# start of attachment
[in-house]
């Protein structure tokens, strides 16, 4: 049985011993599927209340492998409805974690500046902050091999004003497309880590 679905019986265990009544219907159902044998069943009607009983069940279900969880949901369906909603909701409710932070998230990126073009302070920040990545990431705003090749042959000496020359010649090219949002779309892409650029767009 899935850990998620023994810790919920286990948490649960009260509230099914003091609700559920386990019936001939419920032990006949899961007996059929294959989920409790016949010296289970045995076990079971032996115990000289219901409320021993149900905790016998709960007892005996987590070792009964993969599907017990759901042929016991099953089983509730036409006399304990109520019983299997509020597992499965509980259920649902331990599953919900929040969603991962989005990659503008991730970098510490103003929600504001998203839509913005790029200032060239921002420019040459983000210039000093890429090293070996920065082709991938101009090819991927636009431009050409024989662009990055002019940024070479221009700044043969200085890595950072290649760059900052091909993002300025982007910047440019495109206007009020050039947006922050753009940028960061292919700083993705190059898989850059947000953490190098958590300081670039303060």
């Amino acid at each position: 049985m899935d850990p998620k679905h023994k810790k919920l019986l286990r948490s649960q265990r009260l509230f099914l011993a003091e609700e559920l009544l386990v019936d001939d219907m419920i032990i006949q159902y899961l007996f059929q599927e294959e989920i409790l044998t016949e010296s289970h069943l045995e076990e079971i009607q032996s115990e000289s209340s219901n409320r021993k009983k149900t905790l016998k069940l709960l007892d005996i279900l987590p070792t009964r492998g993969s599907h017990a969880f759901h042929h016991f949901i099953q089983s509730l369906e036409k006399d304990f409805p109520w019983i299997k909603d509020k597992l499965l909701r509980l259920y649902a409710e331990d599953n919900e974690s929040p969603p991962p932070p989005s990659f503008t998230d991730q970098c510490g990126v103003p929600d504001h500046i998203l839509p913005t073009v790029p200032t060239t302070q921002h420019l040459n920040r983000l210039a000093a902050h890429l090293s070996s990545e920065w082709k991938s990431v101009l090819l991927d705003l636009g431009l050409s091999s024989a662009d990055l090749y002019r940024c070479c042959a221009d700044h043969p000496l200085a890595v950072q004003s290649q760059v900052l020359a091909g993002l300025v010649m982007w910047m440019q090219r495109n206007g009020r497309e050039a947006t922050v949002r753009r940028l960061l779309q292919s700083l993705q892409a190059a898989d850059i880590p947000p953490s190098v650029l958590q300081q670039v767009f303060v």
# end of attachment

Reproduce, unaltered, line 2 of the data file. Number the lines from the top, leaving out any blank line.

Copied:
């Protein structure tokens, strides 16, 4: 049985011993599927209340492998409805974690500046902050091999004003497309880590 679905019986265990009544219907159902044998069943009607009983069940279900969880949901369906909603909701409710932070998230990126073009302070920040990545990431705003090749042959000496020359010649090219949002779309892409650029767009 899935850990998620023994810790919920286990948490649960009260509230099914003091609700559920386990019936001939419920032990006949899961007996059929294959989920409790016949010296289970045995076990079971032996115990000289219901409320021993149900905790016998709960007892005996987590070792009964993969599907017990759901042929016991099953089983509730036409006399304990109520019983299997509020597992499965509980259920649902331990599953919900929040969603991962989005990659503008991730970098510490103003929600504001998203839509913005790029200032060239921002420019040459983000210039000093890429090293070996920065082709991938101009090819991927636009431009050409024989662009990055002019940024070479221009700044043969200085890595950072290649760059900052091909993002300025982007910047440019495109206007009020050039947006922050753009940028960061292919700083993705190059898989850059947000953490190098958590300081670039303060």